1. Listen Non-Judgmentally and Empathically to the Idea
  2. Generously State the Merits of the Idea
  3. Tactfully Surface Your Concerns
  4. Give Your Conclusion

1. Listen Non Judgmentally and Empathically to the Idea. Focus your body in order to pay empathic, nonjudgmental attention to the person’s idea or request, regardless of what you’re thinking. Paraphrase thoughts and feelings to capture the idea’s essence, rationale, and emotions behind it. This demonstrates respect for the person, proves that you’ve understood their idea, and conveys that you accept its validity for that person. You’re absorbing the idea instead of prematurely reacting, evaluating, or dismissing it. This is akin to aikido’s aligning philosophy, as is the next step.

2. Generously State the Merits of the Idea. Before expressing negative reactions, first show that you see the pluses of the idea or proposed action. Genuinely say everything you like about the idea, and not just in a token way. Really lean into this step with multiple, specific, and sincere, positive comments about the idea’s redeeming qualities and benefits. Like Mary Poppins sings in the movie, “A spoonful of sugar helps the medicine go down.” You’re helping the person consider their idea’s downsides by first being in harmony with its upsides (acknowledging). This “spoonful of sugar” does NOT mean you are BS-ing or sugar-coating your viewpoint about the idea’s cons or drawbacks.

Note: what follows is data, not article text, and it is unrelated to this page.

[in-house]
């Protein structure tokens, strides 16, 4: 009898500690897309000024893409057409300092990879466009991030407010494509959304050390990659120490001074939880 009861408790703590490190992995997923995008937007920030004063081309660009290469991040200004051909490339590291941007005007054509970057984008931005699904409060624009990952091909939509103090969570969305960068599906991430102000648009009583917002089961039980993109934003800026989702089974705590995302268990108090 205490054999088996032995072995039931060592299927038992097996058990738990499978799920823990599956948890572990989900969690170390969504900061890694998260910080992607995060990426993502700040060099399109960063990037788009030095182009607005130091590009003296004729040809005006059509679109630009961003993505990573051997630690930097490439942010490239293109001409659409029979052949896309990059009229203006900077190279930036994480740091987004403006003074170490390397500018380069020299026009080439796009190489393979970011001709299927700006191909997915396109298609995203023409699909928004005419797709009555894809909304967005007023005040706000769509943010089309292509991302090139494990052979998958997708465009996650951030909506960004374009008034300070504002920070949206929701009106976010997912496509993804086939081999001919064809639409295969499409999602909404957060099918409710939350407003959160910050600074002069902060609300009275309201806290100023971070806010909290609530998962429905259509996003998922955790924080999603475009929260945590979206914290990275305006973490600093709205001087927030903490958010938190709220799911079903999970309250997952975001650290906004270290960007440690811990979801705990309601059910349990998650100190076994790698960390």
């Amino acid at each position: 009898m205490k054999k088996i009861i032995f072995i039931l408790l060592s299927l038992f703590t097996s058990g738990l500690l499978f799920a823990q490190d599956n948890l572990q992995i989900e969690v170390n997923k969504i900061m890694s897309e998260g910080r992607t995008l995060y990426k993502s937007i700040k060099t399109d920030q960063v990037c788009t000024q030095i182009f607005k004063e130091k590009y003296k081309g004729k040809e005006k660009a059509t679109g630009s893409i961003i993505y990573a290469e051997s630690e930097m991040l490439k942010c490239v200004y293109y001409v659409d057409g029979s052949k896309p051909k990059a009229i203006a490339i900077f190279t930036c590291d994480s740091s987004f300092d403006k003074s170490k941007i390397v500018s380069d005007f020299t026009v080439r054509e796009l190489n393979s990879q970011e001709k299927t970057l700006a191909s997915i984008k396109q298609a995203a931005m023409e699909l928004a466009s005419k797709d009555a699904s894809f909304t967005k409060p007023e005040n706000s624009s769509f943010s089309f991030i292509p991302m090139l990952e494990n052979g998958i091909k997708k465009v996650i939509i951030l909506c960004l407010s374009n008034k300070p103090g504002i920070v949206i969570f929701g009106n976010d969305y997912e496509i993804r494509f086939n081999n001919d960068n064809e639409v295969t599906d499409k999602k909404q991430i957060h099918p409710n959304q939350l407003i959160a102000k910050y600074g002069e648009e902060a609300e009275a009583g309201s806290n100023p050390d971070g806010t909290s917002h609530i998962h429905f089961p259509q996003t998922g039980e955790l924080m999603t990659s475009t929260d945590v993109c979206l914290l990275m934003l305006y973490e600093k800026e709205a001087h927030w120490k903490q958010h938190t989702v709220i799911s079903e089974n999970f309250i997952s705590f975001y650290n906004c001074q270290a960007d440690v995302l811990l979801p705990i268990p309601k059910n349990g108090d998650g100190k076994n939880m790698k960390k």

Most ideas have some merit, even if it’s just the passion that the person has for it or the energy they invested into developing it. If you can’t find anything positive to say, can you spell r-i-g-i-d? Aren’t you being a crap-detector? Show good faith by digging deeper to find some aspect of the person’s idea that you respect. It’ll pave the way for what comes next—your concerns or disagreement. Lead-in phrases for this merits step include: “What I like about your idea is ... I can appreciate ... You’ve done your homework ... What’s admirable is how you ... The upsides are clear, like ... I support your goal of ... Some merits I see are ... We’re really aligned on ...”

3. Tactfully Surface Your Concerns. You’ve earned the right to candidly share the idea’s variables they haven’t considered or missing pieces. You’ve generously shared the pros, so don’t be shy about voicing the cons. This step’s lead-in phrases include: “Let’s also consider the possibility that . . . An issue might be ... One concern is ... A major challenge could be ... I’m not as confident as you since ... How will we respond to ... A downside I see is ...”